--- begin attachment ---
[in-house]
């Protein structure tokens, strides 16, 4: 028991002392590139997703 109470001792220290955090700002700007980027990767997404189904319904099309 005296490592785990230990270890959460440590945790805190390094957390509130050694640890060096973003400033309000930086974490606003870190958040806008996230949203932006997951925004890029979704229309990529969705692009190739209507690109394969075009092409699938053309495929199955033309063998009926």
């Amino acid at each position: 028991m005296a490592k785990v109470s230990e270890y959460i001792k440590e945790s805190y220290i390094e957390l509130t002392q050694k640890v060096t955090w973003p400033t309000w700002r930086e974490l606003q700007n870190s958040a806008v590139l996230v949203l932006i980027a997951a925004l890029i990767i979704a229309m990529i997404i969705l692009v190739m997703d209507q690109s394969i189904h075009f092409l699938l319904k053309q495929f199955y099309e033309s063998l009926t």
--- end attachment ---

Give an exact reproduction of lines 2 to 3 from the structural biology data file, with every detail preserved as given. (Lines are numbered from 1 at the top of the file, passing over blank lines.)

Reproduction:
């Protein structure tokens, strides 16, 4: 028991002392590139997703 109470001792220290955090700002700007980027990767997404189904319904099309 005296490592785990230990270890959460440590945790805190390094957390509130050694640890060096973003400033309000930086974490606003870190958040806008996230949203932006997951925004890029979704229309990529969705692009190739209507690109394969075009092409699938053309495929199955033309063998009926």
């Amino acid at each position: 028991m005296a490592k785990v109470s230990e270890y959460i001792k440590e945790s805190y220290i390094e957390l509130t002392q050694k640890v060096t955090w973003p400033t309000w700002r930086e974490l606003q700007n870190s958040a806008v590139l996230v949203l932006i980027a997951a925004l890029i990767i979704a229309m990529i997404i969705l692009v190739m997703d209507q690109s394969i189904h075009f092409l699938l319904k053309q495929f199955y099309e033309s063998l009926t």